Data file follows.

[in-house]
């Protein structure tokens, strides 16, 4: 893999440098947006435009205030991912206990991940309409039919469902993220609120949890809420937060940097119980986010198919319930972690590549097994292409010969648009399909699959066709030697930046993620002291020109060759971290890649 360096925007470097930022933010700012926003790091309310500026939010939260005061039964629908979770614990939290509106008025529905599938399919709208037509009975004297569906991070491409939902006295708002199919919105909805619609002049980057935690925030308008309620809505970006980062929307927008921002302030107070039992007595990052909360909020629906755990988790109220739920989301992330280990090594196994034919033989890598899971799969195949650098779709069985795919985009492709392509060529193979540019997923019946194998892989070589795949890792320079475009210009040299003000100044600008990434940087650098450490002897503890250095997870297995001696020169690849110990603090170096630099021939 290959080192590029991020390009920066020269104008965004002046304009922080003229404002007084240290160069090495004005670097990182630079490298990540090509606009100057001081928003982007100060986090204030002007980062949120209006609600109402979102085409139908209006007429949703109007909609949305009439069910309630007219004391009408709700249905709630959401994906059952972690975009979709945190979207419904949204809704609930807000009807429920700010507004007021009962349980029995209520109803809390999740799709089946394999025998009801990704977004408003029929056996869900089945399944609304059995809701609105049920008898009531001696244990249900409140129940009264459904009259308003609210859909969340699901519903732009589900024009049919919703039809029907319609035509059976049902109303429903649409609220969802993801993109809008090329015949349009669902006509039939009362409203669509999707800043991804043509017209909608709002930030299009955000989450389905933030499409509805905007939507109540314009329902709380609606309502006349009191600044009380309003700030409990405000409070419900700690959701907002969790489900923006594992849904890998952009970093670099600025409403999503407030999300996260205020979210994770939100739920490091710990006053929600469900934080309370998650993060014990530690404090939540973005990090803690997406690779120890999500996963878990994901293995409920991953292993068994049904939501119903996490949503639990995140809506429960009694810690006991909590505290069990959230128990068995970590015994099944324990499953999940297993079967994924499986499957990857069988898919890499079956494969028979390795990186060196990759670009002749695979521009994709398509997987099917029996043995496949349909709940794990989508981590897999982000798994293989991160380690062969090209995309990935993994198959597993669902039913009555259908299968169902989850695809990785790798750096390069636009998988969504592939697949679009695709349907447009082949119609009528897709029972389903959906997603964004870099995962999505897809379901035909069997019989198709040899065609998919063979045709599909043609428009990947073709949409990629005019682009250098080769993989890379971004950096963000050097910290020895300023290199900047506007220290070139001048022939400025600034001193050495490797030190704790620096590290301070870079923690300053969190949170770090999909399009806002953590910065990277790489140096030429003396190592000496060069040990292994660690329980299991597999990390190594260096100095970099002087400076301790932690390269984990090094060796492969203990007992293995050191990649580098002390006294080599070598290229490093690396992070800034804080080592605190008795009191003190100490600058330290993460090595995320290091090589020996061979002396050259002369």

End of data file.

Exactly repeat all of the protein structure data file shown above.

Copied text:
[in-house]
């Protein structure tokens, strides 16, 4: 893999440098947006435009205030991912206990991940309409039919469902993220609120949890809420937060940097119980986010198919319930972690590549097994292409010969648009399909699959066709030697930046993620002291020109060759971290890649 360096925007470097930022933010700012926003790091309310500026939010939260005061039964629908979770614990939290509106008025529905599938399919709208037509009975004297569906991070491409939902006295708002199919919105909805619609002049980057935690925030308008309620809505970006980062929307927008921002302030107070039992007595990052909360909020629906755990988790109220739920989301992330280990090594196994034919033989890598899971799969195949650098779709069985795919985009492709392509060529193979540019997923019946194998892989070589795949890792320079475009210009040299003000100044600008990434940087650098450490002897503890250095997870297995001696020169690849110990603090170096630099021939 290959080192590029991020390009920066020269104008965004002046304009922080003229404002007084240290160069090495004005670097990182630079490298990540090509606009100057001081928003982007100060986090204030002007980062949120209006609600109402979102085409139908209006007429949703109007909609949305009439069910309630007219004391009408709700249905709630959401994906059952972690975009979709945190979207419904949204809704609930807000009807429920700010507004007021009962349980029995209520109803809390999740799709089946394999025998009801990704977004408003029929056996869900089945399944609304059995809701609105049920008898009531001696244990249900409140129940009264459904009259308003609210859909969340699901519903732009589900024009049919919703039809029907319609035509059976049902109303429903649409609220969802993801993109809008090329015949349009669902006509039939009362409203669509999707800043991804043509017209909608709002930030299009955000989450389905933030499409509805905007939507109540314009329902709380609606309502006349009191600044009380309003700030409990405000409070419900700690959701907002969790489900923006594992849904890998952009970093670099600025409403999503407030999300996260205020979210994770939100739920490091710990006053929600469900934080309370998650993060014990530690404090939540973005990090803690997406690779120890999500996963878990994901293995409920991953292993068994049904939501119903996490949503639990995140809506429960009694810690006991909590505290069990959230128990068995970590015994099944324990499953999940297993079967994924499986499957990857069988898919890499079956494969028979390795990186060196990759670009002749695979521009994709398509997987099917029996043995496949349909709940794990989508981590897999982000798994293989991160380690062969090209995309990935993994198959597993669902039913009555259908299968169902989850695809990785790798750096390069636009998988969504592939697949679009695709349907447009082949119609009528897709029972389903959906997603964004870099995962999505897809379901035909069997019989198709040899065609998919063979045709599909043609428009990947073709949409990629005019682009250098080769993989890379971004950096963000050097910290020895300023290199900047506007220290070139001048022939400025600034001193050495490797030190704790620096590290301070870079923690300053969190949170770090999909399009806002953590910065990277790489140096030429003396190592000496060069040990292994660690329980299991597999990390190594260096100095970099002087400076301790932690390269984990090094060796492969203990007992293995050191990649580098002390006294080599070598290229490093690396992070800034804080080592605190008795009191003190100490600058330290993460090595995320290091090589020996061979002396050259002369």